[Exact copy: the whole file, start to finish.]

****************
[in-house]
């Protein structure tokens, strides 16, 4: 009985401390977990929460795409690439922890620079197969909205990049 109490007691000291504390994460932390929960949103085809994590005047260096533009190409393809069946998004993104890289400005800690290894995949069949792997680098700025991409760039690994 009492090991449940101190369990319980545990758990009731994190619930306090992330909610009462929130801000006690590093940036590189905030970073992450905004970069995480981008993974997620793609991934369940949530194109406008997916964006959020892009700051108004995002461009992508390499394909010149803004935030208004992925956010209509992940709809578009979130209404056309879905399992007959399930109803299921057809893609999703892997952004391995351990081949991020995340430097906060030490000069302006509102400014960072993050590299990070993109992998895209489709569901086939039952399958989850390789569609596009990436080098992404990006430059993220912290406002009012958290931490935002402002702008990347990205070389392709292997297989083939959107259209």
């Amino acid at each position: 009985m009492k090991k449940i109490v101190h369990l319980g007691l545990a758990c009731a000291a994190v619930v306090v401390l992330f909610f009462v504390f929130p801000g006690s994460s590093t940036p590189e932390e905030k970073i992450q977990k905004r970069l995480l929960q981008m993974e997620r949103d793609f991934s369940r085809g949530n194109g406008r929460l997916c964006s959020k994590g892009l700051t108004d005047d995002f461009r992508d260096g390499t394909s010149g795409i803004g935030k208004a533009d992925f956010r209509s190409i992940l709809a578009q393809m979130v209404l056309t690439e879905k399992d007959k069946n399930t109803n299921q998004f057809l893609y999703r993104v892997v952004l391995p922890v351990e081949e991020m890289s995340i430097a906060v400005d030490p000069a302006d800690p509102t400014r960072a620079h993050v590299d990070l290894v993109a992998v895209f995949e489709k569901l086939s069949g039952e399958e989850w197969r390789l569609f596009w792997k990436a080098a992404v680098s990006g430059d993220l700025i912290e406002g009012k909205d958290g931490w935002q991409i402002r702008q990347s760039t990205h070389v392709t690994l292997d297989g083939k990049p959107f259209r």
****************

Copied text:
[in-house]
């Protein structure tokens, strides 16, 4: 009985401390977990929460795409690439922890620079197969909205990049 109490007691000291504390994460932390929960949103085809994590005047260096533009190409393809069946998004993104890289400005800690290894995949069949792997680098700025991409760039690994 009492090991449940101190369990319980545990758990009731994190619930306090992330909610009462929130801000006690590093940036590189905030970073992450905004970069995480981008993974997620793609991934369940949530194109406008997916964006959020892009700051108004995002461009992508390499394909010149803004935030208004992925956010209509992940709809578009979130209404056309879905399992007959399930109803299921057809893609999703892997952004391995351990081949991020995340430097906060030490000069302006509102400014960072993050590299990070993109992998895209489709569901086939039952399958989850390789569609596009990436080098992404990006430059993220912290406002009012958290931490935002402002702008990347990205070389392709292997297989083939959107259209």
């Amino acid at each position: 009985m009492k090991k449940i109490v101190h369990l319980g007691l545990a758990c009731a000291a994190v619930v306090v401390l992330f909610f009462v504390f929130p801000g006690s994460s590093t940036p590189e932390e905030k970073i992450q977990k905004r970069l995480l929960q981008m993974e997620r949103d793609f991934s369940r085809g949530n194109g406008r929460l997916c964006s959020k994590g892009l700051t108004d005047d995002f461009r992508d260096g390499t394909s010149g795409i803004g935030k208004a533009d992925f956010r209509s190409i992940l709809a578009q393809m979130v209404l056309t690439e879905k399992d007959k069946n399930t109803n299921q998004f057809l893609y999703r993104v892997v952004l391995p922890v351990e081949e991020m890289s995340i430097a906060v400005d030490p000069a302006d800690p509102t400014r960072a620079h993050v590299d990070l290894v993109a992998v895209f995949e489709k569901l086939s069949g039952e399958e989850w197969r390789l569609f596009w792997k990436a080098a992404v680098s990006g430059d993220l700025i912290e406002g009012k909205d958290g931490w935002q991409i402002r702008q990347s760039t990205h070389v392709t690994l292997d297989g083939k990049p959107f259209r």